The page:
It happened. It Happens. It's Still happening. 
It happened. It Happens. It’s Still happening.

Unfortunately, it used to bug me. A lot. But the truth is, it’s the sad reality. Technology is in its finest hour, and for that reason, as far as content goes, you’ll get a handful of crap with every pinch of good.  It’s a game we’re all in together.


The truth is, I lost track of how many flicks I saw in theatres this year, but I know I beat the 28 I saw last year, because that’s when I stopped counting.  This year was pretty epic when it came to quality movies that got released. So epic, in fact, that I couldn’t narrow things down to a top 3. Not even close. With that said, here are my picks for best movies of the year, that you need to make a note of seeing, if you haven’t yet.

  1. Foxcatcher – My personal favourite of the year. A slow-burning, chilly sports drama that had transformative breakthrough roles for the entire cast.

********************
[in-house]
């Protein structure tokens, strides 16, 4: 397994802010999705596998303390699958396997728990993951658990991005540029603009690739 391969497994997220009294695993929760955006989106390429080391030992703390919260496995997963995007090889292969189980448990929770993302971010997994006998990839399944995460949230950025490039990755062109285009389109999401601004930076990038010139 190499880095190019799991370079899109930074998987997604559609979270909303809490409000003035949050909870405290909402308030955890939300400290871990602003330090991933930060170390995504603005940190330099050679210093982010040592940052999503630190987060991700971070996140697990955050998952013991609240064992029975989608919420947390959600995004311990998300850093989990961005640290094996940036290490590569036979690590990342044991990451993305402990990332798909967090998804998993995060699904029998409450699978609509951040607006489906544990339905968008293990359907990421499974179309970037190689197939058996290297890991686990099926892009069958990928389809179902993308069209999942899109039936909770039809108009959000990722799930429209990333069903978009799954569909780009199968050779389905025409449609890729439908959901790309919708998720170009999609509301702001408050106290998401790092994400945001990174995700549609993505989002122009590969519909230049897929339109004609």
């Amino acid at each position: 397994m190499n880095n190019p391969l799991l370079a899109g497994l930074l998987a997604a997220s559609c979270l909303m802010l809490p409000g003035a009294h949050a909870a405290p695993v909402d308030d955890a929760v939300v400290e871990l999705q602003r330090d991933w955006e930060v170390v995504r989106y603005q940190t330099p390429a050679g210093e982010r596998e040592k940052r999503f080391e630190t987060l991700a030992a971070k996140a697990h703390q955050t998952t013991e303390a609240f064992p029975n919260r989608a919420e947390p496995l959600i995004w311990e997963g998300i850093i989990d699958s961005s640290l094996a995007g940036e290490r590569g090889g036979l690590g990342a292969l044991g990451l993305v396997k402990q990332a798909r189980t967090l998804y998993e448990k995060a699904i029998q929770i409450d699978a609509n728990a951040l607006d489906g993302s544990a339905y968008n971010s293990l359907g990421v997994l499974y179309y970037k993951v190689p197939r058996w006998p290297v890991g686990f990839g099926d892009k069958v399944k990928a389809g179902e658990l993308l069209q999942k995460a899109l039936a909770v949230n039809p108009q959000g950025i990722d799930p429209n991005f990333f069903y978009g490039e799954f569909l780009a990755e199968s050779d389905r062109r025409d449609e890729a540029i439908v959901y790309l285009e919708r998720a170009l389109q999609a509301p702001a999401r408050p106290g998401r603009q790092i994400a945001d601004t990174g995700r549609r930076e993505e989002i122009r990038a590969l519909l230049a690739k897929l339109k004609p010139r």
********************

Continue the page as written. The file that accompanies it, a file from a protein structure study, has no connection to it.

2. Birdman – I’ll admit that this was the BEST movie of the year, even though Foxcatcher was my favourite. It was a nearly perfect movie. Mesmerising cinematography and awesome character development.
  3. Whiplash – You owe it to yourself to watch this movie just for JK Simmons’ performance.  I never expected so much intensity from a movie about jazz drumming. Excellent psychological thriller.
  4. Nightcrawler – “Drive” meets “Taxi Driver” meets “American Psycho”. THIS is a good movie. If this doesn’t confirm Jake Gyllenhaal as the real deal, nothing will.
  5. Enemy – From the director of my favourite movie of 2013 (Prisoners), this is basically your perfect mind bender. If I say anything more, I’ll spoil it. Just watch the thing.